In sessions, we focus on learning new tools for how to share tough topics or feelings in a way that does not make your partner feel threatened or upset. For example: taking a timeout when one partner is overwhelmed and setting a timeframe of when to return to the conversation is important. This allows for both to feel their needs are respected.

Planning for the Future Together

We also explore what each person in the couple would like for their future life. Many couples have not talked about their future in a business-like way before getting married. When you get married, having a plan for what you would like for your future is very important. Decision making can become more challenging now that you have another person’s opinion to consider. 

We also focus on providing space for couples to discuss their expectations for the marriage with one another. Marital expectations mean things like who does the household chores, who manages the money and pays the bills, whether or not you will share a faith system, how many children and how will they be raised, and so on. By exploring scenarios in advance, both individuals can learn more about their partner and how to engage in dialogue to prevent future stress on the relationship.

Understanding Your Partner

I encourage couples to listen to the audiobook, Your Brain on Love: the Neurobiology of Healthy Relationships by Stan Tatkin. The author does an excellent job of explaining different kinds of attachment behaviors and how to interact with them. Attachment style impacts our ability to love and interact with others in both romantic and non-romantic relationships.

If we have had poor relationships in the past, it can often impact our relationship with our partner as this person is now our primary “attachment figure.” Our brains are designed for connection and understanding more about how your partner’s brain works can improve your ability to respond to challenging situations. The book is a short listen (~5 hours) and gives couples tools to better comprehend how their partner processes events or disagreements, and why they might react differently depending upon their attachment style. 

Marriage is about more than the ceremony and the party afterward. If the proper care is taken in the beginning to explore the partnership, the result can be a rewarding lifetime experience. I have met couples who have been married for over 70 years that still love and value each other. It is not easy and requires patience and sacrifice, but it can be achieved with the right effort in the beginning of the marriage.

Ready to get started? Reach out today if you’re in the state of Iowa or contact a couples therapist in your area to invest in your relationship for the future. 

About the Author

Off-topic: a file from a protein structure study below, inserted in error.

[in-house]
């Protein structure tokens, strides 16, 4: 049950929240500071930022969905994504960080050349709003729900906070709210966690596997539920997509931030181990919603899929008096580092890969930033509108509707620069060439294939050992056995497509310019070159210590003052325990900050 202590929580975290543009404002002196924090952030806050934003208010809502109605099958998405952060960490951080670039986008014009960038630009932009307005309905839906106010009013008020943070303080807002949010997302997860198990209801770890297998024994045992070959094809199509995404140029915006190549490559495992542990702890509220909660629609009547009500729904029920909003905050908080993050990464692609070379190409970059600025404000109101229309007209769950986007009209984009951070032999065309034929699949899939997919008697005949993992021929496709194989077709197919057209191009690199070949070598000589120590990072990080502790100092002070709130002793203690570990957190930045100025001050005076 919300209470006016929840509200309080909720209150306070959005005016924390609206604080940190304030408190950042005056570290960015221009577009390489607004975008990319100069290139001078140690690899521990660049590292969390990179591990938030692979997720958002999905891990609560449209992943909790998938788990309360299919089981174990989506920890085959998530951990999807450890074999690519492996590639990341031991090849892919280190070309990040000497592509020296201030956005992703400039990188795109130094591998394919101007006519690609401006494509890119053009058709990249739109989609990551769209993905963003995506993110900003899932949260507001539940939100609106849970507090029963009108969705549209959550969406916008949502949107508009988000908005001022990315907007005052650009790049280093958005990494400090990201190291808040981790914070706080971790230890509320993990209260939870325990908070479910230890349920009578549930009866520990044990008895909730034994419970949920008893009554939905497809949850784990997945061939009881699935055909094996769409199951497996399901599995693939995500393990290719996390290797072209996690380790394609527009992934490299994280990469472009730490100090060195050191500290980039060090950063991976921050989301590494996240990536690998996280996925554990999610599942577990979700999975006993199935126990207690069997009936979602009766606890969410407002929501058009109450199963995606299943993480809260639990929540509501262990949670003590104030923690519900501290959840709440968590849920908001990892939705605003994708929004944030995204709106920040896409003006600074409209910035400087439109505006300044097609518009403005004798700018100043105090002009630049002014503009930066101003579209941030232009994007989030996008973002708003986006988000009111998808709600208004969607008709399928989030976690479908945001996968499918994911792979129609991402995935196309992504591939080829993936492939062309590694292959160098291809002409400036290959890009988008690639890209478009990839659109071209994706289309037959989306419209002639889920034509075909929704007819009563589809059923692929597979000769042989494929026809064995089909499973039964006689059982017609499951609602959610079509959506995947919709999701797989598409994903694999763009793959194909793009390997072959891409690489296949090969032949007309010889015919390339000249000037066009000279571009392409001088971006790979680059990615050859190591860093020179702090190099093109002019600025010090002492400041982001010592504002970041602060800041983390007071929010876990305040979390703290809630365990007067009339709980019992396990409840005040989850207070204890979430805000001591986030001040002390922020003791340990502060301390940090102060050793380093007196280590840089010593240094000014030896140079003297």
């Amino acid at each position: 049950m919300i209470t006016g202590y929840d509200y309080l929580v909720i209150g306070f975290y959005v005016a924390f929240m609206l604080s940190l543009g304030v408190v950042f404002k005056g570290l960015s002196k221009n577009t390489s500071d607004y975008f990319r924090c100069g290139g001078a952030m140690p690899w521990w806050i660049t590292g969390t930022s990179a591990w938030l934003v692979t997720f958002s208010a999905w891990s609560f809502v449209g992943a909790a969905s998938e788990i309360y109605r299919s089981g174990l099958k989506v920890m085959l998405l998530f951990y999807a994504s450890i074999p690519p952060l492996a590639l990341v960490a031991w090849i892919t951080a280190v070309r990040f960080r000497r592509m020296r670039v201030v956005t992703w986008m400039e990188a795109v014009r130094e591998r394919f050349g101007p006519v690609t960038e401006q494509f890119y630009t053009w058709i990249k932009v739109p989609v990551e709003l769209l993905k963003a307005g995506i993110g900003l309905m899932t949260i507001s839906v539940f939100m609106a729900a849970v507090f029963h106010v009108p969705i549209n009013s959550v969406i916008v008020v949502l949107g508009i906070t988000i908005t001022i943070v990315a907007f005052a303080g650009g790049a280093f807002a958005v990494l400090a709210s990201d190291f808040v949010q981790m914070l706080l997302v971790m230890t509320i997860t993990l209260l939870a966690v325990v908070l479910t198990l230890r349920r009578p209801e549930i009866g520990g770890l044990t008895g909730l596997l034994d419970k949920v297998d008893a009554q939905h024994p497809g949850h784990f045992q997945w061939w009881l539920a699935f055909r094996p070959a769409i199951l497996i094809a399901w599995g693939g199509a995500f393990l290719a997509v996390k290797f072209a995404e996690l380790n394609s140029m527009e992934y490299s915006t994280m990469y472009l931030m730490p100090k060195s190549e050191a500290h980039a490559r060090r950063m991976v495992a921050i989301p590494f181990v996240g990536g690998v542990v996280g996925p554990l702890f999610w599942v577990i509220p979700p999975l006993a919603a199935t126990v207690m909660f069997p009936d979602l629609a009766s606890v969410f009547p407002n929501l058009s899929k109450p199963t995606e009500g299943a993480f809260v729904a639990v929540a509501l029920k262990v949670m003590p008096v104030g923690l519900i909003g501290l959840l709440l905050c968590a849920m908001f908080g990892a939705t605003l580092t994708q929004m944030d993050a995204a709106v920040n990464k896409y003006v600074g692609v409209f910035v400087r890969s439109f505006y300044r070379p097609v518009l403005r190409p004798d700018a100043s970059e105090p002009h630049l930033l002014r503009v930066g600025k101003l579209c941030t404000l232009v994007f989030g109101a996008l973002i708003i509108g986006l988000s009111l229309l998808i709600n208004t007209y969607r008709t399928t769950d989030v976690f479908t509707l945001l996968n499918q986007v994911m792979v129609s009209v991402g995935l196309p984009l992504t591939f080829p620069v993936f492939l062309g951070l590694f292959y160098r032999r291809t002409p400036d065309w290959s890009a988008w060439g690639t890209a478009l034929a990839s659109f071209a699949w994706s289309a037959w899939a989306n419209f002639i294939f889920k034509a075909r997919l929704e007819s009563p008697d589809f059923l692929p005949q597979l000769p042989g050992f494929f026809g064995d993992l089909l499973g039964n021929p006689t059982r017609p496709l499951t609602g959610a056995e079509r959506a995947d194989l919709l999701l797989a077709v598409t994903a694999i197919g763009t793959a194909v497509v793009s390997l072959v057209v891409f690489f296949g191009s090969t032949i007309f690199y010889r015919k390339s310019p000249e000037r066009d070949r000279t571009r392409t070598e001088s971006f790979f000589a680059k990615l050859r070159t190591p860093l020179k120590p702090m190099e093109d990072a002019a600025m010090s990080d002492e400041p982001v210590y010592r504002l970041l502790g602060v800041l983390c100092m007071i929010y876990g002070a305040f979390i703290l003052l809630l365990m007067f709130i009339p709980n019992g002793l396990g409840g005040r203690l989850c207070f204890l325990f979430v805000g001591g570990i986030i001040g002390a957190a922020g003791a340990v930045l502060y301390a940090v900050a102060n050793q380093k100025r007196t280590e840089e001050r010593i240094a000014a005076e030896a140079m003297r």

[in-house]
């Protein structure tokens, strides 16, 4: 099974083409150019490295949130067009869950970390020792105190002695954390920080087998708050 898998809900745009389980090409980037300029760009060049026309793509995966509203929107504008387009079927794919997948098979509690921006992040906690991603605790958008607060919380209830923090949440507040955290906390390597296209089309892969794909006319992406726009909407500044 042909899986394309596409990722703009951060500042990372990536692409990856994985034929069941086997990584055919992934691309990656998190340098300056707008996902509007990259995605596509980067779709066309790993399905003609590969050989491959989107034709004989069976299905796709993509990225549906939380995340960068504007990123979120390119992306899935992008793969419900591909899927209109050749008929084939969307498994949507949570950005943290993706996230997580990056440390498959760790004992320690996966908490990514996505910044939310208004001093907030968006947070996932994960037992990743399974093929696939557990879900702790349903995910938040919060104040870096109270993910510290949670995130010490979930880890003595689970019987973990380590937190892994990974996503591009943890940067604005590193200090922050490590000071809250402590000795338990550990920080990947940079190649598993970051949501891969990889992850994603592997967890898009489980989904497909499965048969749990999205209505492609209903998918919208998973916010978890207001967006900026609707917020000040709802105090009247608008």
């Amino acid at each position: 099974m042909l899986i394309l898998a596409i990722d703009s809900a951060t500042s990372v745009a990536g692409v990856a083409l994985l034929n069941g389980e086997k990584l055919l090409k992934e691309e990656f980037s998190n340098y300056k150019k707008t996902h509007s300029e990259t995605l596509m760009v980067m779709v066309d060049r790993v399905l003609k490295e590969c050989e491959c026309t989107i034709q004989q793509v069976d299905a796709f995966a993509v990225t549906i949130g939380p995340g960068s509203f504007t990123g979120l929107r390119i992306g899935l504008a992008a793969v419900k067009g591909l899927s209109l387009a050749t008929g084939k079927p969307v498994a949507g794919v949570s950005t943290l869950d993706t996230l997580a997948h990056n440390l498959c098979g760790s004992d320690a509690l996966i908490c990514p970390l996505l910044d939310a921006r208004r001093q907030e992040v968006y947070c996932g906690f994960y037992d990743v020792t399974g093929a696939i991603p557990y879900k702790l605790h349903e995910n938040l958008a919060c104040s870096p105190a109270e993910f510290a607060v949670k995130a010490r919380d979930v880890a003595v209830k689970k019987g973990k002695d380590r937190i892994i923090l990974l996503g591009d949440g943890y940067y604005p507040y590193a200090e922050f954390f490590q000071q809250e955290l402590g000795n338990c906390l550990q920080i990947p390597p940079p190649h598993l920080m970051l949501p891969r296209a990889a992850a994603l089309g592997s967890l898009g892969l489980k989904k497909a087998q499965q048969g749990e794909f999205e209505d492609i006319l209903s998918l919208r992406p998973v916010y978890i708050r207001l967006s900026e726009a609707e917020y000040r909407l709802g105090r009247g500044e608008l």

Headshot photo of Ann Gavin, T-LMFT CounselingAnn Gavin, T-LMFT works with adults and couples from all backgrounds, faiths and orientations in Cedar Rapids, IA and online.

 

 

 

 

How to Move Forward After Infidelity In a Relationship

How to Move Forward After Infidelity In a Relationship

Hi, I’m Melany and I’m a therapist at the Cedar Rapids Counseling Center and I want to discuss infidelity. So, often when clients come in and infidelity has occurred, whether I’m meeting with a couple or an individual, I’m often going to have the same conversation where we’re going to hold loosely your marriage. Because I feel like if we focus on divorce, we’re just moving towards how do we cope and what do we do to end this relationship? And if we focus on the relationship, and yes, I’m staying, then we end up focused on what do I change so that my partner and I get along better. What I’m going to do is I’m going to hold your marriage loosely. We’re going to say, I don’t know. I don’t know if we’re going to stay married, I don’t know if we’re going to get divorced, but I do know that I am going to work on me, or we are going to work on us.

When two people get married, or they have a committed relationship, they create something together. This creation, they both contribute to it. So, whether it’s good or bad, it’s both. It’s both of them, they both did it. They both made this thing and then the things that happen while you’re in this relationship, they hurt each other. Sometimes, relationships are bound to hurt each other, or this is yucky, and we each find ways to cope with it. And so, Partner A copes with it this way and Partner B copes with it this way but the way each person copes, the individual is responsible for that coping. We’re both responsible for this marriage that we created but the ways we cope that’s on the individual.

Having someone to talk to you can be really helpful in these times, whether you had the affair or you found out about the affair. It’s a really difficult time. You don’t know how to navigate it. You don’t know what to do. There tends to be a lot of fighting, a lot of arguing, a lot of just back and forth at each other. And you really need somebody to help you mediate that. There’s a lot of suspicion, you lose a lot of trust, and it tends to bring up every time you’ve been hurt in the past and all the old stuff and how could you do this and what about that. It just gets so muddy to navigate. So, finding someone that you can open up with, be honest with, and share with is really helpful.